Why retirement can be a physician’s toughest job yet
Being a physician is hard, but finding purpose after closing a practice can be even harder. That is why gradually transitioning toward retirement is an effective way for doctors to find purpose and enjoyment in the next chapter of their lives.
In this AMA Career Development article, senior writer Andis Robeznieks talks with Michelle Pannor Silver, PhD, an associate professor with the University of Toronto’s sociology department and Interdisciplinary Centre for Health & Society about how to navigate the challenges presented by retirement.
“I think of retirement as an art form—perception is in the eye of a beholder,” Silver recently said during an education session for senior physicians. “For some of you, retirement is associated with freedom, leisure and happiness. Others will associate it with boredom and death.”
“From the moment you enter medical school, you are groomed through institutional effort to view your professional role as paramount,” Silver said. “In many ways, as a physician, you are conditioned to embrace a career trajectory that emphasizes work over all other aspects of life.”
Because of this conditioning, she said, retirement can seem disorienting and even selfish. Silver recalled interviewing a retired cardiologist who was given a warm sendoff by his colleagues, during which they went over in fine detail his long list of accomplishments.
“He told me his retirement party felt more like a funeral,” she said to laughs of recognition during the education session, which was hosted by the AMA Senior Physicians Section during the 2019 AMA Annual Meeting in Chicago. “He wasn’t done yet.”
Similarly, Silver told of a physician who raised four children while running a successful family medicine practice and initially struggled with retirement until she learned to “recalibrate her life.”
“She always loved medicine, but it demanded everything of her until there was nothing left to take,” Silver said.
Then, as this physician endeavored to find focus, she enrolled in a pottery class, then an art history course, and soon a full course load. In doing this, she had applied what she enjoyed most about medicine to her retirement: “She had reconnected with her core love of learning.”
Here are some other aspects of a successful transition strategy:
Financial planning must start early and often. Silver told of physicians who had to take donations from their patients, so they could retire. “I’ve heard a lot of stories and retirement is much better when it is a choice,” she said.
Declutter. Apply the skills you’ve developed to focus on what brings you joy. Choose activities to maximize positive emotional experience.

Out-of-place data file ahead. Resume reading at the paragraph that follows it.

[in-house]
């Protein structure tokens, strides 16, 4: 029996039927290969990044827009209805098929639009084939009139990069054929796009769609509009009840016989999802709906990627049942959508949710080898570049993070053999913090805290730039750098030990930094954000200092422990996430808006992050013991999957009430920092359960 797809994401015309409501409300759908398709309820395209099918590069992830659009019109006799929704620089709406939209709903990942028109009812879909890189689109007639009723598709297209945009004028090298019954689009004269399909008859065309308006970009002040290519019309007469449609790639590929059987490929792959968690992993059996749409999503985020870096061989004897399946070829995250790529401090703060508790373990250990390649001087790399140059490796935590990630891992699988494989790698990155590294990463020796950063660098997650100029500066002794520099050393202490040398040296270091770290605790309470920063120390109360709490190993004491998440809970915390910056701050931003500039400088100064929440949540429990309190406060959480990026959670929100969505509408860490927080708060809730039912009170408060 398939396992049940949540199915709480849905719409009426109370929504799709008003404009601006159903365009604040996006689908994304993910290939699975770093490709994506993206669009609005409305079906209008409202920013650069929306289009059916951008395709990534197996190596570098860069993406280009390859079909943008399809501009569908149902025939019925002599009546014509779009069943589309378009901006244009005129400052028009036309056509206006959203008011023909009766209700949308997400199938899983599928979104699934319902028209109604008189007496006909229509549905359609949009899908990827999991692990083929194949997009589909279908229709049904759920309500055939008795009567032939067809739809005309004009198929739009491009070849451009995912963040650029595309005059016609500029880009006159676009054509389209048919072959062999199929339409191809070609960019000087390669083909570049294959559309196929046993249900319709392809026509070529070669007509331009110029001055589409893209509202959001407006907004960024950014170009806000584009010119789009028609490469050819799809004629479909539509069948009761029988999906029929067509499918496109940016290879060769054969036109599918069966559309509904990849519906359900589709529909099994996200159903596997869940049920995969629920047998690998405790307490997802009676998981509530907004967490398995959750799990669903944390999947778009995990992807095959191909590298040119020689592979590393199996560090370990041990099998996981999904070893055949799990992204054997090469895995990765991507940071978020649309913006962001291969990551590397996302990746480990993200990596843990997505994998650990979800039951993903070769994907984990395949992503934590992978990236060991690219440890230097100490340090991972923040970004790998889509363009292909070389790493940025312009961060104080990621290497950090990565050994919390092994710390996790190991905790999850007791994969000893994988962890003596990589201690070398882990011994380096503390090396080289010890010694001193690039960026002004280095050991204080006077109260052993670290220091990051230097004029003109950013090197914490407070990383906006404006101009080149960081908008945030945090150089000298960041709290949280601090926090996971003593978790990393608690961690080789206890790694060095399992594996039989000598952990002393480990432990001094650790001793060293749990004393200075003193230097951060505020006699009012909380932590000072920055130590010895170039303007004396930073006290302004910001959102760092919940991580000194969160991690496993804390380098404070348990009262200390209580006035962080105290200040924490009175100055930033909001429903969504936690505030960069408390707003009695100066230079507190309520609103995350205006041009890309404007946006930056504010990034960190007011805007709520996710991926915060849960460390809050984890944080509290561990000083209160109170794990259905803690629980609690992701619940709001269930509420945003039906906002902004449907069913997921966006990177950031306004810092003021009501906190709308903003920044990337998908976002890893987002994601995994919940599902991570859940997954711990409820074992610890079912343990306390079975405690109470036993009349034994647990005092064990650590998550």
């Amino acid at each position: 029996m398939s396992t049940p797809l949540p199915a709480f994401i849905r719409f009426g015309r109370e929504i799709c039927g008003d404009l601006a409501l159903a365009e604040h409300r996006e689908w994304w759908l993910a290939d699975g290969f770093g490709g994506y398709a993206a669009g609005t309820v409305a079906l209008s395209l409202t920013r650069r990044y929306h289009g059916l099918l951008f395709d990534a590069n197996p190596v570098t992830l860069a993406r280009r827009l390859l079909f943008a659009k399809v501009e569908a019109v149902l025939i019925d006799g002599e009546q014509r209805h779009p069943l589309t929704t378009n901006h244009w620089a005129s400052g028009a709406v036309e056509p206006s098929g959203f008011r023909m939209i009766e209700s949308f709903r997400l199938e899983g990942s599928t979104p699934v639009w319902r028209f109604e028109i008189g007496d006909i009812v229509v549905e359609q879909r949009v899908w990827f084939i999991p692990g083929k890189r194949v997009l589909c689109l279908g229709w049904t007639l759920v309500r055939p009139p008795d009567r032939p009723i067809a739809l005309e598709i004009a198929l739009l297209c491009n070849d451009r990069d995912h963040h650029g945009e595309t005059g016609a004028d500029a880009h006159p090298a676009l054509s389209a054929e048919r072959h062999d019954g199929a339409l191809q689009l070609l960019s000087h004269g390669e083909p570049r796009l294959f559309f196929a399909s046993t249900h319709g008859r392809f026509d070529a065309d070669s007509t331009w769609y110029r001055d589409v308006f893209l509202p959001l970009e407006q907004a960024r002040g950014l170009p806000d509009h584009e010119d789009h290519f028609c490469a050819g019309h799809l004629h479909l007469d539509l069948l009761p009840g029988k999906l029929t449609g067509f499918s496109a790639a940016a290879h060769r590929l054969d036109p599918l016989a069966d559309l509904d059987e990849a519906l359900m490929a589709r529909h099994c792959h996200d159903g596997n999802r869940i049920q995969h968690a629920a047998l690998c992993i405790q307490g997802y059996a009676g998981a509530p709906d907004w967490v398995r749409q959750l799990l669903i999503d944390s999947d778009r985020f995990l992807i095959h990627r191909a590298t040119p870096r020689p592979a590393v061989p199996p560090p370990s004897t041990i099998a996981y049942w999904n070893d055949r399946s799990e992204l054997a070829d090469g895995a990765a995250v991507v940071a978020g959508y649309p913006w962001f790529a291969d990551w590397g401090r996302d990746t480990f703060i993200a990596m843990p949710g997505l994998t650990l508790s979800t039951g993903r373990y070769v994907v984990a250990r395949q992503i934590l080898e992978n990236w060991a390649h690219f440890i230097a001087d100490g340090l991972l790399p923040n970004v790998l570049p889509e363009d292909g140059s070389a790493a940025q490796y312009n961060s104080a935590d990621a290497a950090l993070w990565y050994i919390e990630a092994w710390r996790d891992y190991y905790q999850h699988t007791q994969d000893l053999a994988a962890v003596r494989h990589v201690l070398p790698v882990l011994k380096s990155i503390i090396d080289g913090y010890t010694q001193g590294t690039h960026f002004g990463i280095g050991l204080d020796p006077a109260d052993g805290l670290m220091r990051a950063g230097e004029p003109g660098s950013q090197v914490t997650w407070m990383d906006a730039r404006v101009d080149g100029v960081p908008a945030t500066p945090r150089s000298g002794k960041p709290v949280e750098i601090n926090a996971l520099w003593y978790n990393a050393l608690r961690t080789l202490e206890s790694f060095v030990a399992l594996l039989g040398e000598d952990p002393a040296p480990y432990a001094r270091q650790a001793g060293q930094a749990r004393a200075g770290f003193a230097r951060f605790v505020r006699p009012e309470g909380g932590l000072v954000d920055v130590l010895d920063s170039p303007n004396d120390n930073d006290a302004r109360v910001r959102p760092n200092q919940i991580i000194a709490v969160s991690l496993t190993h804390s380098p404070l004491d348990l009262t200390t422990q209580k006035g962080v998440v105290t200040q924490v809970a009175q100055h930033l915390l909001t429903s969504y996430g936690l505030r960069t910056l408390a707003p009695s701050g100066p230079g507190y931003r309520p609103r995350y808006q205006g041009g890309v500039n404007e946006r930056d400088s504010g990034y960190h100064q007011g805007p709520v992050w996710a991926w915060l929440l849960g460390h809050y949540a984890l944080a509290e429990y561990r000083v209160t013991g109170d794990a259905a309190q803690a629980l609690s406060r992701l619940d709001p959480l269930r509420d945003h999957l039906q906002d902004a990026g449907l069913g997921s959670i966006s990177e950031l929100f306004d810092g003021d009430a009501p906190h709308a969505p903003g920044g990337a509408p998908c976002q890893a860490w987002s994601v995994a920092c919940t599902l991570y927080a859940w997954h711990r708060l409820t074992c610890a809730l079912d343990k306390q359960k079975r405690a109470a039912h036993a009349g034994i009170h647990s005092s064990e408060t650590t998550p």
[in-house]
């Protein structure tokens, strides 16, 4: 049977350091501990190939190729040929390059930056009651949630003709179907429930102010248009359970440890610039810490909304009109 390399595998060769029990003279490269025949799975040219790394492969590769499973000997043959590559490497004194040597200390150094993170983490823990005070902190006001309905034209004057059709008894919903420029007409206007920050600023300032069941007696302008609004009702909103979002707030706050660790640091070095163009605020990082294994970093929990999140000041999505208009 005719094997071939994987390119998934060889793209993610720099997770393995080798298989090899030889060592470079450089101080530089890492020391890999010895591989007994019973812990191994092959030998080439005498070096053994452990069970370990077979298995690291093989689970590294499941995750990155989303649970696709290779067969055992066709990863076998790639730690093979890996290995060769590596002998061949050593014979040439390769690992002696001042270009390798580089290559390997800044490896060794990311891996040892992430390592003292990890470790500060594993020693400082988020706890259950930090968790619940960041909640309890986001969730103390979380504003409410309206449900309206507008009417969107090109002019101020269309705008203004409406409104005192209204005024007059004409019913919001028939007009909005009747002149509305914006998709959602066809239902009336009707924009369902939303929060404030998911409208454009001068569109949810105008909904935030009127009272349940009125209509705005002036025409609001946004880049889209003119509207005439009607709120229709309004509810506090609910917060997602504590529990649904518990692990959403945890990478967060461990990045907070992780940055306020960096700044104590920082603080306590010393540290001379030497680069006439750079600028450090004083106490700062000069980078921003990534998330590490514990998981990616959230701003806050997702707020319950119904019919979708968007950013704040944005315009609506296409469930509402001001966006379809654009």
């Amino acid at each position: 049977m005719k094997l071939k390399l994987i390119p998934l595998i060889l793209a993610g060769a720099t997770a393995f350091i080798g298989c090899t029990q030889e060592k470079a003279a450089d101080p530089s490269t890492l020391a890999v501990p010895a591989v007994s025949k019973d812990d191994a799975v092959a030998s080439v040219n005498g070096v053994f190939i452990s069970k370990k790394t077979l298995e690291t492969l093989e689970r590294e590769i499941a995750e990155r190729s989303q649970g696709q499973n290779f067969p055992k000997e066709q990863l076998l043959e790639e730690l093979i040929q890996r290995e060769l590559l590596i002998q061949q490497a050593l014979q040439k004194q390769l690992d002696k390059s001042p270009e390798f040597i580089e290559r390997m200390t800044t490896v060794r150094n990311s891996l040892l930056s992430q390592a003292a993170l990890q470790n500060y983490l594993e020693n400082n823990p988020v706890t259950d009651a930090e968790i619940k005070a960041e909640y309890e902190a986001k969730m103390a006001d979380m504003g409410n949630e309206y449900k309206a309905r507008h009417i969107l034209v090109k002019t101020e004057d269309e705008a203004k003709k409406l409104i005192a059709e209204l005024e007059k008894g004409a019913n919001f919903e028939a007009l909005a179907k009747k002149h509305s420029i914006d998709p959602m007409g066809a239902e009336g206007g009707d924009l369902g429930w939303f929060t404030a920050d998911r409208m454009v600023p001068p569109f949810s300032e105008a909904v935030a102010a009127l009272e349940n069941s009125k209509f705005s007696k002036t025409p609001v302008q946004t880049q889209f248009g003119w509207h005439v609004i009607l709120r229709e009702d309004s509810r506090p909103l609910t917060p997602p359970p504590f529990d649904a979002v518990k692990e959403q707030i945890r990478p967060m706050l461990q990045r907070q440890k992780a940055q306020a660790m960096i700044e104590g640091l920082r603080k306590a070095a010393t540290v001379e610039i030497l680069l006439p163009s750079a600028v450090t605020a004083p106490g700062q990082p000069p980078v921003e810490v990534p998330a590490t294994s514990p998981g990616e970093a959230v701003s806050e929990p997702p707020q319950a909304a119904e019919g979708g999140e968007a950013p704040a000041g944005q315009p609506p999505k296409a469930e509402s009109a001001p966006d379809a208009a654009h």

Practice. “Practice is a particularly meaningful word in medicine—it’s your work,” Silver said, advising senior physicians to remember that practicing to improve at something is not just for early stages of the life course. She suggested rechanneling the energy that went toward the singular goal of being a physician into practicing something new.
Stay active. Stay engaged by taking classes or taking trips that require some planning, or by focusing on aspects of your career you found rewarding, such as writing or teaching.
On the flipside, employers and organizations need to show creativity and flexibility to assist physicians in transition and to take advantage of the contributions they can provide. With 30% of the physician workforce older than 60, organizations are facing a “massive brain drain and loss of institutional memory.” Employers need more sensitive and creative ways to capture mature workers’ knowledge, Silver said.
Silver cited the following options for retaining mature workers:
Job sharing. Offering a reduced workload or flexibility to individuals interested in gradually retiring who are supported in efforts to cooperate with employees on vacation or parental leave.
Flexible roles. These full- or part-time jobs recognize the value of mature workers and emphasize workers’ emotional and mental health.
Create job boards. Share information about mature worker job opportunities.
Later-career mentorship programs. Mentorship is not only relevant to younger workers and can be very helpful to those in transition.
Medical institutions ought to invest time and resources into facilitating late-career planning “that honors the physicians’ life-long commitment to medicine,” Silver said.
“Ageism still pervades much of the workforce,” she added. “I believe that we are missing out on a subset of society who want to continue, but are being governed by anachronistic norms and ageist assumptions.”
Doctors who don’t already have a financial planner can contact AMA Insurance and inquire about their Physicians Financial Partners program. This program provides physicians access to vetted financial professionals across the country.
For this full article and more resources on navigating retirement check out the AMA Career Resource pages.